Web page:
This thesis examines Las Siete Partidas, a thirteenth-century Castilian legal code of laws, including on marriage and illicit sexual behaviors. Within the scope of medieval marital studies, there are few academic works focused on medieval Iberia in English. This study on the regulation of licit and illicit sexual conduct will analyze the embedded social expectations and stereotypes placed on both sexes. To establish a working definition of this social construct, a pan-European survey of contemporary theological studies on medieval sexuality and marital theories will place the Castilian law into perspective. This definition will be applied to Las Siete Partidas to establish the congruency of the Castilian laws versus other regions of the Medieval Europe. This thesis finds that licit and illicit sexuality shared a symbiotic relationship, where the licit served as a foundation to formulate the illicit. While the Castilian outlook on marriage and illicit sexuality were similar to practices in western Europe, regional variations could be detected in Castilian jurists' synthesis of marital dogma and the particular needs of the community. Las Siete Partidas can thus be seen as the product of a vibrant cultural exchange and an interpretation between the clergy and the laity that challenged the stereotypical image of a culturally stagnant Middle Ages.


Author : Michelle Armstrong-Partida
Publisher : Cornell University Press
Release : 2017-06-06
Page : 364
Category : History
ISBN 13 : 1501707817
Description :


Two hundred years after canon law prohibited clerical marriage, parish priests in the late medieval period continued to form unions with women that were marriage all but in name. In Defiant Priests, Michelle Armstrong-Partida uses evidence from extraordinary archives in four Catalan dioceses to show that maintaining a family with a domestic partner was not only a custom entrenched in Catalan clerical culture but also an essential component of priestly masculine identity, one that extended to the carrying of weapons and use of violence to resolve disputes and seek revenge, to intimidate other men, and to maintain their status and authority in the community. From unpublished episcopal visitation records and internal diocesan documents (including notarial registers, bishops' letters, dispensations for illegitimate birth, and episcopal court records), Armstrong-Partida reconstructs the personal lives and careers of Catalan parish priests to better understand the professional identity and masculinity of churchmen who made up the proletariat of the largest institution across Europe. These untapped sources reveal the extent to which parish clergy were embedded in their communities, particularly their kinship ties to villagers and their often contentious interactions with male parishioners and clerical colleagues. Defiant Priests highlights a clerical culture that embraced violence and illuminates how the parish church could become a battleground in which rivalries among clerics took place and young clerics learned from senior clergymen to meld the lay masculine ideals that were a part of their everyday culture with the privilege and authority of their profession.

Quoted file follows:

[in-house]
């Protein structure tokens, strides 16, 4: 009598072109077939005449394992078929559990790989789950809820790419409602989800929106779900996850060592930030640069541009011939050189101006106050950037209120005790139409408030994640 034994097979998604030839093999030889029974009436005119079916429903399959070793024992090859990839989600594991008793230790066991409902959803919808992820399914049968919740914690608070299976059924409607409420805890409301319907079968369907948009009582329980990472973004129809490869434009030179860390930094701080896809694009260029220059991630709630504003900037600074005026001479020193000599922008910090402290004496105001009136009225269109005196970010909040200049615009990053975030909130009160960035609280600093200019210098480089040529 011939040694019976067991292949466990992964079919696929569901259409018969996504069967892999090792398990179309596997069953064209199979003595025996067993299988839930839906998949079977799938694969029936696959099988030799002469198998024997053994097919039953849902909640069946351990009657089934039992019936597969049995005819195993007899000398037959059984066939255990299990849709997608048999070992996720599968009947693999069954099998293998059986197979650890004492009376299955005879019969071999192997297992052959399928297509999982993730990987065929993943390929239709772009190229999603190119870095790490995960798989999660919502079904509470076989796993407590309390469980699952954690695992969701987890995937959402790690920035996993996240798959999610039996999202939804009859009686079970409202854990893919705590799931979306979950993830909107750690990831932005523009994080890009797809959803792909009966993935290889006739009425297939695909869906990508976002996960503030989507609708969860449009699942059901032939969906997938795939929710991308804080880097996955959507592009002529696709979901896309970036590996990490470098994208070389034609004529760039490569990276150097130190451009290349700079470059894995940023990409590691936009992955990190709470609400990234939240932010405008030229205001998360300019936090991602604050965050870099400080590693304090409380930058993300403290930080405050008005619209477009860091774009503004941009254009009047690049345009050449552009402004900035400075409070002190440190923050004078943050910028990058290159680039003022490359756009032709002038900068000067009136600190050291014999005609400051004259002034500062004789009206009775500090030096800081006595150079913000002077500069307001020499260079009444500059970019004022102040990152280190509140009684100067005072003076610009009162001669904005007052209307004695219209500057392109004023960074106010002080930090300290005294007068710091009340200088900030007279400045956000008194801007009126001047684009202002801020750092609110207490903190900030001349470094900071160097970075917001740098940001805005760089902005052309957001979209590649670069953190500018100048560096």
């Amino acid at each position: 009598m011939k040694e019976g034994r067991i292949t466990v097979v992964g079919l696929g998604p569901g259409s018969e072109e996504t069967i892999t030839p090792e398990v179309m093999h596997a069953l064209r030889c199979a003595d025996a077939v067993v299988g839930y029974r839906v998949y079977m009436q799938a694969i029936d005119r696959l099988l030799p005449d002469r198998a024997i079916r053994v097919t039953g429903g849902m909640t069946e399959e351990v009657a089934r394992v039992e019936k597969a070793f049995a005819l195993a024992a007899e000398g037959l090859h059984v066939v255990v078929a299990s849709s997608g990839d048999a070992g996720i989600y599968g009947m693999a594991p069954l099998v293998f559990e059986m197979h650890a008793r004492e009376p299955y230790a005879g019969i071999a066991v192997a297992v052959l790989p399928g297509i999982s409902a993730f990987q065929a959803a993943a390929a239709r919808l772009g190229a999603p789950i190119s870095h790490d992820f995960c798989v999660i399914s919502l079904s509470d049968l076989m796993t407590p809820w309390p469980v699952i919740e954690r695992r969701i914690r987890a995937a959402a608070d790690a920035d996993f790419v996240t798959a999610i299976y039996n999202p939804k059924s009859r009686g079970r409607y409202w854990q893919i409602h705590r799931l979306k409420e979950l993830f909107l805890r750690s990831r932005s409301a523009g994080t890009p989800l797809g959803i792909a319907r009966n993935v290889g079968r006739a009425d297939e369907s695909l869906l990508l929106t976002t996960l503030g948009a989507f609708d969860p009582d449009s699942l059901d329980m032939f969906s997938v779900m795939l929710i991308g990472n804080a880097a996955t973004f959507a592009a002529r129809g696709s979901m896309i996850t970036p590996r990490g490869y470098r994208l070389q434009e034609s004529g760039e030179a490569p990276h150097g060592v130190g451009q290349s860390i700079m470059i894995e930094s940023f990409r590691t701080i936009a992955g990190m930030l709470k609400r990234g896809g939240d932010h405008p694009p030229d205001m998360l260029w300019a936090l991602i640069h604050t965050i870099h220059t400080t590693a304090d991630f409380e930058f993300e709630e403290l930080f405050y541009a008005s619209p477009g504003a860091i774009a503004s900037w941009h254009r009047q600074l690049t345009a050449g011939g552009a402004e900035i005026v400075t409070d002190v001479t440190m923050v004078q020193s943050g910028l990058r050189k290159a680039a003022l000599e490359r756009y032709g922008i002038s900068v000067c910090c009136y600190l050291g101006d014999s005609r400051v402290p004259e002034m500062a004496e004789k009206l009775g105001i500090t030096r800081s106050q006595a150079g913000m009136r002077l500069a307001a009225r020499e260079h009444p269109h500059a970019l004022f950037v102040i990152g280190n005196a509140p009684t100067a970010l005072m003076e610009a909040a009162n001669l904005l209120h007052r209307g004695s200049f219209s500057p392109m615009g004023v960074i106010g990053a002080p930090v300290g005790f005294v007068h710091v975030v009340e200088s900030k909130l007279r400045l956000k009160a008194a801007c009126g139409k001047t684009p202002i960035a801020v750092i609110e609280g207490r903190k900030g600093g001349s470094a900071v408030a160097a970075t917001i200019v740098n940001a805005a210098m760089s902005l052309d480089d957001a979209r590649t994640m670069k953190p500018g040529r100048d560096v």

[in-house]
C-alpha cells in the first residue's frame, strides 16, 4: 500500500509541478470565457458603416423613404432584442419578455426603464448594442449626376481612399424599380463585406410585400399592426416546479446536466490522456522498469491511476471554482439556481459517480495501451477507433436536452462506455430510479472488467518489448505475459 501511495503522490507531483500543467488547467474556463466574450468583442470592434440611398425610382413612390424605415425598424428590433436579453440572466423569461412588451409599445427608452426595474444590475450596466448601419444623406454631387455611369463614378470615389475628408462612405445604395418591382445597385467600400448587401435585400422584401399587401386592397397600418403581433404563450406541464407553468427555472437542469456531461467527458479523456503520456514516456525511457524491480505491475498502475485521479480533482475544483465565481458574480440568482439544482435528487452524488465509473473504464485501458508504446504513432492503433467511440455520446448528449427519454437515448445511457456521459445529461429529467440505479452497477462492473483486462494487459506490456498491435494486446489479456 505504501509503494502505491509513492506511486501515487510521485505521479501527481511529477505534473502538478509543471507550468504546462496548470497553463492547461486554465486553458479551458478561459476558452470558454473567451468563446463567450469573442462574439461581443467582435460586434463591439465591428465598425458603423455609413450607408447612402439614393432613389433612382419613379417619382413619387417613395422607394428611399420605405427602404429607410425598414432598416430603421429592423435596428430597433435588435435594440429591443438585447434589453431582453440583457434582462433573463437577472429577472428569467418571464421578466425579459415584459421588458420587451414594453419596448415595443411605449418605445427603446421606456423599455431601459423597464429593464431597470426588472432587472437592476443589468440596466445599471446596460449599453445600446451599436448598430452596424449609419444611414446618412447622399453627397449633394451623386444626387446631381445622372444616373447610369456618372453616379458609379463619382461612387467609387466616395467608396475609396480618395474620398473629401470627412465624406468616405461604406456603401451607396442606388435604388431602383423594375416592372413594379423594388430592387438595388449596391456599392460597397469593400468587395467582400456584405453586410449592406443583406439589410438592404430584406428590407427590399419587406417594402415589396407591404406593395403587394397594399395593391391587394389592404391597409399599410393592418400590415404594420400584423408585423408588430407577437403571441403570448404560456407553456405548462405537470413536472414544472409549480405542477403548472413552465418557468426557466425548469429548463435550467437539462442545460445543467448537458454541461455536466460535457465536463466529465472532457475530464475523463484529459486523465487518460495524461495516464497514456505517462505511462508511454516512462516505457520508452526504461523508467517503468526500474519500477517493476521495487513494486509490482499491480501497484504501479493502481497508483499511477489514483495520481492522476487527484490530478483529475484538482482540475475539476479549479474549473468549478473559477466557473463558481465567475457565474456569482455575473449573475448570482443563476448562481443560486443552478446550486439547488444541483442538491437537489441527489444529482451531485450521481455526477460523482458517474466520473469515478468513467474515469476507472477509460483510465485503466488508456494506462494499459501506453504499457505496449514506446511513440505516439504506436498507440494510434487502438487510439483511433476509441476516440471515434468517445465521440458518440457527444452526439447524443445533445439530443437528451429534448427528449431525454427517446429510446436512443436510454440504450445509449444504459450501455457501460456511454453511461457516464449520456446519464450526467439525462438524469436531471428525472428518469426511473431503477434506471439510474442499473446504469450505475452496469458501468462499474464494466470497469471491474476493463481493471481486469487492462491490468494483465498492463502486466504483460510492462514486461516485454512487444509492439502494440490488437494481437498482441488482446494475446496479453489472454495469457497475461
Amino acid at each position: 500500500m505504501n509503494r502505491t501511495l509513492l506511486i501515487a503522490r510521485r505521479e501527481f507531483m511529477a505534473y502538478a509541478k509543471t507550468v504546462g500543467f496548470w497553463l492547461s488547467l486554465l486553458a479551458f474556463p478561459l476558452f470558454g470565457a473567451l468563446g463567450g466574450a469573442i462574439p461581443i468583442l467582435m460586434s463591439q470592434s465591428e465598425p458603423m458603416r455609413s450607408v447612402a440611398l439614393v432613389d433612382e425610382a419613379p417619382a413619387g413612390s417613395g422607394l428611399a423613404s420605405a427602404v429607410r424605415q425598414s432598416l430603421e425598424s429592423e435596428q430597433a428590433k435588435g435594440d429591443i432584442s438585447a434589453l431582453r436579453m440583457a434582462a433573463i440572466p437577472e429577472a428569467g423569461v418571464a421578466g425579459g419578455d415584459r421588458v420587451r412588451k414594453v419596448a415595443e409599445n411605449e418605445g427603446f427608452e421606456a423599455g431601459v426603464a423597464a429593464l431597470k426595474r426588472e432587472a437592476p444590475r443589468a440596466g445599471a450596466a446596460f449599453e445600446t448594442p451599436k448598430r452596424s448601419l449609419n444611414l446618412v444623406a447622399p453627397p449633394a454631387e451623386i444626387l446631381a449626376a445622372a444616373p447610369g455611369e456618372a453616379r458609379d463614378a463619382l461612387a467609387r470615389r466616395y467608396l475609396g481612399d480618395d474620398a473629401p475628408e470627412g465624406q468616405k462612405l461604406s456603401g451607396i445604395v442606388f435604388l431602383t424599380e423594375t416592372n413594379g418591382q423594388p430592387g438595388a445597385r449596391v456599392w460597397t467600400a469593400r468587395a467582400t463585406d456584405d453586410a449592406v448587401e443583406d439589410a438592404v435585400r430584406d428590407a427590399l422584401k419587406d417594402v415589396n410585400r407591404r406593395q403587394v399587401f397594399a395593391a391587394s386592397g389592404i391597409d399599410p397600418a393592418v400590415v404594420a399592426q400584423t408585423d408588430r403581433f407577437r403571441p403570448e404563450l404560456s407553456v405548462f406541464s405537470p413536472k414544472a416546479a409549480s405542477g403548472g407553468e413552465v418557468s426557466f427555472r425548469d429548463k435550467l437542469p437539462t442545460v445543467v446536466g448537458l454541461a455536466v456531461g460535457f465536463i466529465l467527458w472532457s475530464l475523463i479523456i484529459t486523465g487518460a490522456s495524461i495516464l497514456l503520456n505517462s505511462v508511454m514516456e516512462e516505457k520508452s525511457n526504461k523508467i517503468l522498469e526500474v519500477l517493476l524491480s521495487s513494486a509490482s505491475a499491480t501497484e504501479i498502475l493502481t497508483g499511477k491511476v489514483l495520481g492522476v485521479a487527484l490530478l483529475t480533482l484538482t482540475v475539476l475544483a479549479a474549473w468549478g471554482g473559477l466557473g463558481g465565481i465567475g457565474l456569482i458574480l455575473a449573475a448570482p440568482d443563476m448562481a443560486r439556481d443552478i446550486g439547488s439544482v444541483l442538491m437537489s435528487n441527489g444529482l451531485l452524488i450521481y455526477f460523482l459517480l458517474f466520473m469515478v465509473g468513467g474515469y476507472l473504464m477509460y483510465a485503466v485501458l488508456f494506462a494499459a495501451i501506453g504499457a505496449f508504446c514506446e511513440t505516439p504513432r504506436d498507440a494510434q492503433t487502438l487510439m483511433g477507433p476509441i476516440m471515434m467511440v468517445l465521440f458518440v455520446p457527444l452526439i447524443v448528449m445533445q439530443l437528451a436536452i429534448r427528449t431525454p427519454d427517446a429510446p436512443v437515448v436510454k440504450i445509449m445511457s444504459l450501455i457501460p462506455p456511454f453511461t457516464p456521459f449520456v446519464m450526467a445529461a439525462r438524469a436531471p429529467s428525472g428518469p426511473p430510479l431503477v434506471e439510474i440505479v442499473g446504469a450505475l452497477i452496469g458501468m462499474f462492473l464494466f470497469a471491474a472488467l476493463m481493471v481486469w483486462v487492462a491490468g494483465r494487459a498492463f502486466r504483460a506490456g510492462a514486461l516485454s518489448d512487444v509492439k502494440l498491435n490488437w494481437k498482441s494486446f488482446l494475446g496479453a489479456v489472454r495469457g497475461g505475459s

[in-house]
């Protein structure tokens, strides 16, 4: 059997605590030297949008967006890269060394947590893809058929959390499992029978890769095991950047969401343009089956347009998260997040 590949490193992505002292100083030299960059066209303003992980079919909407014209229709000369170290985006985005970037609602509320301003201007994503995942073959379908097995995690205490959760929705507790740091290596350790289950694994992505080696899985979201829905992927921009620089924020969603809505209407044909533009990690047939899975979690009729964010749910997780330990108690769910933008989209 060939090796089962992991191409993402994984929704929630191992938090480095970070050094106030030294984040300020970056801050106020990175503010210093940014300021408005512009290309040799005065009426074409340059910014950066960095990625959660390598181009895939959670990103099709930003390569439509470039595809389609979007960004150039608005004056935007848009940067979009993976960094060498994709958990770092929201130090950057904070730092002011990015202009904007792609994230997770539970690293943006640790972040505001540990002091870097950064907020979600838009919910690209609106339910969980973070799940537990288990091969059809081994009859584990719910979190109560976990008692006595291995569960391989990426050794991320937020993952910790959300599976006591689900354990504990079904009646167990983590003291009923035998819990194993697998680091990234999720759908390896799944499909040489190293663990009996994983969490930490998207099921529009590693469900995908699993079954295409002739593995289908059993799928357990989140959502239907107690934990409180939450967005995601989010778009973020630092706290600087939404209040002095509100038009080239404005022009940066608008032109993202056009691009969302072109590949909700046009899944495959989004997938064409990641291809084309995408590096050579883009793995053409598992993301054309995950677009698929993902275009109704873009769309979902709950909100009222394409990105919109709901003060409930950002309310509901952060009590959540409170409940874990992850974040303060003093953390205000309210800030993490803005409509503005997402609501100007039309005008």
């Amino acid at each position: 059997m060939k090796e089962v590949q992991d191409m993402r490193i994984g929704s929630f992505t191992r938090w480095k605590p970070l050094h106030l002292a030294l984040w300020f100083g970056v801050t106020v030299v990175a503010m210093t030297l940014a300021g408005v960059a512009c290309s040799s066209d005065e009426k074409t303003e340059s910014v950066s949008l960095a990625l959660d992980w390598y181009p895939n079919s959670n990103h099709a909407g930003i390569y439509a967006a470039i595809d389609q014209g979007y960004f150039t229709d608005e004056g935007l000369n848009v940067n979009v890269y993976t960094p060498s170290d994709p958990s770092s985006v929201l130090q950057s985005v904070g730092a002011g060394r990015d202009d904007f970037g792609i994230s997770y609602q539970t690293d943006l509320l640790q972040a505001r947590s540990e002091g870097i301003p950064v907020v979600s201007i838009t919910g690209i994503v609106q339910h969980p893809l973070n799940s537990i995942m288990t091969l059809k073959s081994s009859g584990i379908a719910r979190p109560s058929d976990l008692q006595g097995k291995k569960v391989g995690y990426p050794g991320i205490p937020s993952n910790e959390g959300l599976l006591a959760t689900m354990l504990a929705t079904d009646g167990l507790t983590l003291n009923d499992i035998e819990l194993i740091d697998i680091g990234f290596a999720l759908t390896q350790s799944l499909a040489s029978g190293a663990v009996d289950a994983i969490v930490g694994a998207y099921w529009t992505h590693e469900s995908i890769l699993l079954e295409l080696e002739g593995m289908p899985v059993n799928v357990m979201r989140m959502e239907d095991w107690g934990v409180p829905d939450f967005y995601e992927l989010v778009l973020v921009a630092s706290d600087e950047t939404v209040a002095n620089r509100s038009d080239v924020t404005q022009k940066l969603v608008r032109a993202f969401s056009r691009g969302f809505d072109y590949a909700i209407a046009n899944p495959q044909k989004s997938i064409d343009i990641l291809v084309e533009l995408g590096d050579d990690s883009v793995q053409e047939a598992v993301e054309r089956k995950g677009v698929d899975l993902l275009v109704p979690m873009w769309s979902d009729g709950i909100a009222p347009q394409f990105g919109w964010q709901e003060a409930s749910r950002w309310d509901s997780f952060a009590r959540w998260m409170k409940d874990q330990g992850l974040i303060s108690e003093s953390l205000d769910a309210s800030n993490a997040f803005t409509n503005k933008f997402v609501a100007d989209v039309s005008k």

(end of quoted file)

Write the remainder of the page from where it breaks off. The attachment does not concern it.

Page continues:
Author : Shannon McSheffrey
Publisher : Oxford University Press
Release : 2017-06-23
Page : 288
Category : History
ISBN 13 : 0192519115
Description :


Seeking Sanctuary explores a curious aspect of premodern English law: the right of felons to shelter in a church or ecclesiastical precinct, remaining safe from arrest and trial in the king's courts. This is the first volume in more than a century to examine sanctuary in England in the fifteenth and sixteenth centuries. Looking anew at this subject challenges the prevailing assumptions in the scholarship that this 'medieval' practice had become outmoded and little-used by the fifteenth and sixteenth centuries. Although for decades after 1400 sanctuary-seeking was indeed fairly rare, the evidence in the legal records shows the numbers of felons seeing refuge in churches began to climb again in the late fifteenth century and reached its peak in the period between 1525 and 1535. Sanctuary was not so much a medieval practice accidentally surviving into the early modern era, as it was an organism that had continued to evolve and adapt to new environments and indeed flourished in its adapted state. Sanctuary suited the early Tudor regime: it intersected with rapidly developing ideas about jurisdiction and provided a means of mitigating the harsh capital penalties of the English law of felony that was useful not only to felons but also to the crown and the political elite. Sanctuary's resurgence after 1480 means we need to rethink how sanctuary worked, and to reconsider more broadly the intersections of culture, law, politics, and religion in the years between 1400 and 1550.